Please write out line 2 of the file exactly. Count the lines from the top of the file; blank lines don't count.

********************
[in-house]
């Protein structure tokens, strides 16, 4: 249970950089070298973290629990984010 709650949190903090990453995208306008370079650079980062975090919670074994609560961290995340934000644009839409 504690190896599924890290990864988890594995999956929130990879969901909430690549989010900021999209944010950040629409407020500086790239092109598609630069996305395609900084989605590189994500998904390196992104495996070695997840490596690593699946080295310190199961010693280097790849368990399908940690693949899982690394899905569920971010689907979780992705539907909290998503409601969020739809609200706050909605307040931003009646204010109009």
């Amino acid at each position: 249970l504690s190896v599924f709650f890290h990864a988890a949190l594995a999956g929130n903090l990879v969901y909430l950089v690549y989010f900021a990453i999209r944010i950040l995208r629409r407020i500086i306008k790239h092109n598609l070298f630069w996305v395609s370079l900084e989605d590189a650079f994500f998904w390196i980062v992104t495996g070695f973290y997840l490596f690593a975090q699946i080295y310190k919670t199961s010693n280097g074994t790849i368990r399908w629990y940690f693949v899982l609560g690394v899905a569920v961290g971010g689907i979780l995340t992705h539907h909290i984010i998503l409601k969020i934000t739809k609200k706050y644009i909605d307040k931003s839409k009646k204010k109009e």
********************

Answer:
């Protein structure tokens, strides 16, 4: 249970950089070298973290629990984010 709650949190903090990453995208306008370079650079980062975090919670074994609560961290995340934000644009839409 504690190896599924890290990864988890594995999956929130990879969901909430690549989010900021999209944010950040629409407020500086790239092109598609630069996305395609900084989605590189994500998904390196992104495996070695997840490596690593699946080295310190199961010693280097790849368990399908940690693949899982690394899905569920971010689907979780992705539907909290998503409601969020739809609200706050909605307040931003009646204010109009």